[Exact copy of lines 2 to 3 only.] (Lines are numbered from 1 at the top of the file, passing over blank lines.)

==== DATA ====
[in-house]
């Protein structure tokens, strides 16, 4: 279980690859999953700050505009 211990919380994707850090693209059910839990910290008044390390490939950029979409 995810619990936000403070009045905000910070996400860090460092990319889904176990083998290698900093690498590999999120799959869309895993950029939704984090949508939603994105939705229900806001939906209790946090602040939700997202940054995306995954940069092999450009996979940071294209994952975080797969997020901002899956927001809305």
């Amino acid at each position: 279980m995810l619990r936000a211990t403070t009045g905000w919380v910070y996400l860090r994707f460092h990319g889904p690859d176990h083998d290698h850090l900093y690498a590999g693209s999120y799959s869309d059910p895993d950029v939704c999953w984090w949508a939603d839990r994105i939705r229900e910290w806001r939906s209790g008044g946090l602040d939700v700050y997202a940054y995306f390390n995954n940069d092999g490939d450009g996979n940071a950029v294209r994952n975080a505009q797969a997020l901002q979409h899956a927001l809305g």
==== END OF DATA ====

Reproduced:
């Protein structure tokens, strides 16, 4: 279980690859999953700050505009 211990919380994707850090693209059910839990910290008044390390490939950029979409 995810619990936000403070009045905000910070996400860090460092990319889904176990083998290698900093690498590999999120799959869309895993950029939704984090949508939603994105939705229900806001939906209790946090602040939700997202940054995306995954940069092999450009996979940071294209994952975080797969997020901002899956927001809305």
């Amino acid at each position: 279980m995810l619990r936000a211990t403070t009045g905000w919380v910070y996400l860090r994707f460092h990319g889904p690859d176990h083998d290698h850090l900093y690498a590999g693209s999120y799959s869309d059910p895993d950029v939704c999953w984090w949508a939603d839990r994105i939705r229900e910290w806001r939906s209790g008044g946090l602040d939700v700050y997202a940054y995306f390390n995954n940069d092999g490939d450009g996979n940071a950029v294209r994952n975080a505009q797969a997020l901002q979409h899956a927001l809305g």